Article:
Let’s now eliminate the players whose new club isn’t at least 40% stronger than his previous team and see what is left.

 

Age When

Prev. Team 

New Team

 

GVT/GP with

GVT/GP with

Player

Traded

Points

Points

Variance

Previous Team

New Team

Variance

Rick Nash

28

65

109

67.69%

0.134

0.201

 

Brendan Shanahan

28

77

131

70.13%

0.199

0.279

40.46%

Luc Robitaille

28

66

101

53.03%

0.131

0.250

90.37%

Brent Sutter

29

60

106

76.67%

0.071

0.106

49.71%

Dany Heatley

29

83

117

40.96%

0.165

0.213

29.63%

Average:

28.4

70.2

112.8

60.68%

0.141

0.212

50.06%

The slimmed down list reveals players improved their GVT rate by better than 50% when changing teams to one at least 40% better using our criteria than their previous club. Of course Nash is going to be expected to produce points for the Rangers; how did the point production of the players above change with their new teams?

 

Points

Pts/Gm

Points

Pts/Gm

Pts/Gm

Player

Old Team

Old Team

New Team

New Team

Variance

Rick Nash

59

0.72

62.9

0.77

6.68%

Brendan Shanahan

78

1.05

87

1.10

4.48%

Luc Robitaille

86

1.04

42

0.91

-11.88%

Brent Sutter

53

0.71

60

0.87

23.05%

Dany Heatley

72

0.88

82

1.00

13.89%

Average:

69.6

0.92

67.8

0.98

6.68%

Surprisingly the offensive production only increased 6.68% with their new teams. If we project the same increase for Nash we can expect his output to jump just four points to 63 over a full season in New York. Now we should also realize that two of the four comparable players averaged better than a point-per-game before being dealt to their new team. Perhaps it shouldn’t be a surprise their point production didn’t improve more.

Let’s go back to our original pool of players this time eliminating players who posted an average of better than a point-per-game before joining their new team.

Points

Pts/Gm

Points

Pts/Gm

Pts/Gm

Player

Old Team

Old Team

New Team

New Team

Variance

Rick Nash

59

0.72

74.3

0.91

25.91%

Pat Verbeek

47

0.61

89

1.11

82.26%

Rick Tocchet

59

0.97

109

1.36

40.87%

Dale Hunter

39

0.85

59

0.75

-11.91%

Brent Sutter

53

0.71

60

0.87

23.05%

Dany Heatley

72

0.88

82

1.00

13.89%

Brian Bellows

75

0.94

88

1.07

14.47%

Average:

57.5

0.82

81.2

1.03

25.91%

Using this table to project what Nash might produce next season we see a bump up to 0.91 points/game. Using his career goal/points ratio we can calculate Nash to post a scoring line of 39.3 goals, 35.0 assists and 74.3 points. That’s a total most Ranger fans could live with.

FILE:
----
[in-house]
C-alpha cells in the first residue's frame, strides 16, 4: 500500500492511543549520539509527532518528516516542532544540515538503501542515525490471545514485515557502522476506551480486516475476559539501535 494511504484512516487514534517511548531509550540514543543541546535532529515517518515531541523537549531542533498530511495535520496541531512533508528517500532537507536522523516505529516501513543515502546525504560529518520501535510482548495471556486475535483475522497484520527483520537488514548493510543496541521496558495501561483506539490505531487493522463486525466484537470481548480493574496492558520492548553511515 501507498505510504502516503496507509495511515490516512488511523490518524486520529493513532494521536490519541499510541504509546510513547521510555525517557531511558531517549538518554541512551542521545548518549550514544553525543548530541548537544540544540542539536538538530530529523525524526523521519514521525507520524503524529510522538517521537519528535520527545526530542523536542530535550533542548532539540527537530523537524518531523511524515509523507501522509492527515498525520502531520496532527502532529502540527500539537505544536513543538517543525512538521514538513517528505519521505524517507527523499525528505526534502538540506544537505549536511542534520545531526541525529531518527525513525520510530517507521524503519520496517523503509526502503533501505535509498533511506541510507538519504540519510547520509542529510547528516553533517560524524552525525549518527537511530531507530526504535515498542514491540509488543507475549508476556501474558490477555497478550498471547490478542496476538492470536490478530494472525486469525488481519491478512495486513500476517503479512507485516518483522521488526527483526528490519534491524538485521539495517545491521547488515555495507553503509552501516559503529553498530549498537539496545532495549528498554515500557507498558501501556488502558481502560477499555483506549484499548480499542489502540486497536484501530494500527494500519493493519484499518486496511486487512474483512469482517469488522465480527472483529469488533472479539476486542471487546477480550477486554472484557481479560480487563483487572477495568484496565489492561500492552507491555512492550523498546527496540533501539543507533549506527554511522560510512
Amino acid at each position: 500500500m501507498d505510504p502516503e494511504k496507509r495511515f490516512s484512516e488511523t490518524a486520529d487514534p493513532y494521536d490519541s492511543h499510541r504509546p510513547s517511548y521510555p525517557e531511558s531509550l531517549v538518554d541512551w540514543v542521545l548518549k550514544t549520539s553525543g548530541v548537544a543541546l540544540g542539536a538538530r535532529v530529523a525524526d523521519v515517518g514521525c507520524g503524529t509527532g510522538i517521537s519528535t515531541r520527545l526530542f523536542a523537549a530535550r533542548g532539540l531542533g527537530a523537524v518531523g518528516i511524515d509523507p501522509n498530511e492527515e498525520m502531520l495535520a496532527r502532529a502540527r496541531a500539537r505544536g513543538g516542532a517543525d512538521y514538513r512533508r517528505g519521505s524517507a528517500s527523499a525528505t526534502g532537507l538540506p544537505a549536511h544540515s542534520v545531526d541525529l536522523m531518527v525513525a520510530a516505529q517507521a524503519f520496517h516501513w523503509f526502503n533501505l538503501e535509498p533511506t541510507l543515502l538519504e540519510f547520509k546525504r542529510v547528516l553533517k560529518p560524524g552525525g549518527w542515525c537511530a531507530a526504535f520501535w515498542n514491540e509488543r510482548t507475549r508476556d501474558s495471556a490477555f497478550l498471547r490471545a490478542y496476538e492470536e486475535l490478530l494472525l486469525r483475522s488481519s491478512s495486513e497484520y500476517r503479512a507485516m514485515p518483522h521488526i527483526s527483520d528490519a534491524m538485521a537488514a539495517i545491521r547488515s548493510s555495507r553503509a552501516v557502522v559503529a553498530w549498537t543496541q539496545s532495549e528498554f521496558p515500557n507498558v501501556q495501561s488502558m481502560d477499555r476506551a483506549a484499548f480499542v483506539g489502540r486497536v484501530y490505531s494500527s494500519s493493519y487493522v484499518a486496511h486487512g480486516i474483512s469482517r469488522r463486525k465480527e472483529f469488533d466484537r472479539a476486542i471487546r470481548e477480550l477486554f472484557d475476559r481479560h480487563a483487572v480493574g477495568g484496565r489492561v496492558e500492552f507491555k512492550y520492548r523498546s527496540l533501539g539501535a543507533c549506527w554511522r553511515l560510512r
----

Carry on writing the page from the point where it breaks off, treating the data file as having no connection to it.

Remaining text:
Remember, Nash has averaged 0.453 goals-per-game during his career. Over an 82-game schedule that projects out to be 37 goals. Intuitively it stands to reason even an average performance by Nash with no consideration given to playing with a superior cast would result in the talented winger netting 35 – 40 goals.

Another way to look at this is to analyze the “luck” elements involved. Shooting percentages can vary tremendously from season to season. Last year Nash recorded a career-low shooting percentage of just 9.8%. His career average, including last season is 12.7%. If he had simply converted his career average number of shots into goals last year he would have finished with 38.86 goals.

We can also look at something called “PDO,” which represents the sum of the shooting percentage and save percentage while a player is on the ice. Analyzing years of data reveals that this figure tends to regress heavily toward the mean number of 1,000. Anything higher than a total of 1,000 is indicative of good luck. A figure less than 1,000 is considered unlucky.

Columbus posted a save percentage 0.909 while Nash was on the ice. The team’s shooting percentage while Nash was on the ice was 0.0848. If you add those numbers together and multiply by 1,000 (to get it into proper terms) we end up with 994. That means Nash was somewhat unlucky last season.

To get an idea of just how unlucky Nash was he finished 149th out of 237 forwards who played 70 or more games last year in PDO. Since we know this number tends to regress to the mean we can anticipate Nash will be luckier next season.

Now it’s quite possible any improvement in Nash’s luck will come solely from on-ice save percentage since he will now have Henrik Lundqvist in goal behind him. If Nash’s on-ice save percentage increases to just 0.915 he wouldn’t have to see an improved on-ice shooting percentage to reach a PDO of 1,000. Thus there is no guarantee that a regression to the PDO mean will result in more offensive contributions from Nash.

While the different components of this analysis may vary somewhat quantitatively it does suggest it is likely Nash will see an uptick in overall performance and a moderate increase in offensive output solely by virtue of the move to a higher quality team. Again, as I’ve said many times, this type of analysis is only useful in conjunction with traditional evaluation. Many experienced evaluators feel the move to the Rangers will yield better scoring totals from Nash and in this instance, the analysis supports that conclusion. Exactly how much his production increases remains to be seen but the statistical analysis suggests solid offensive production.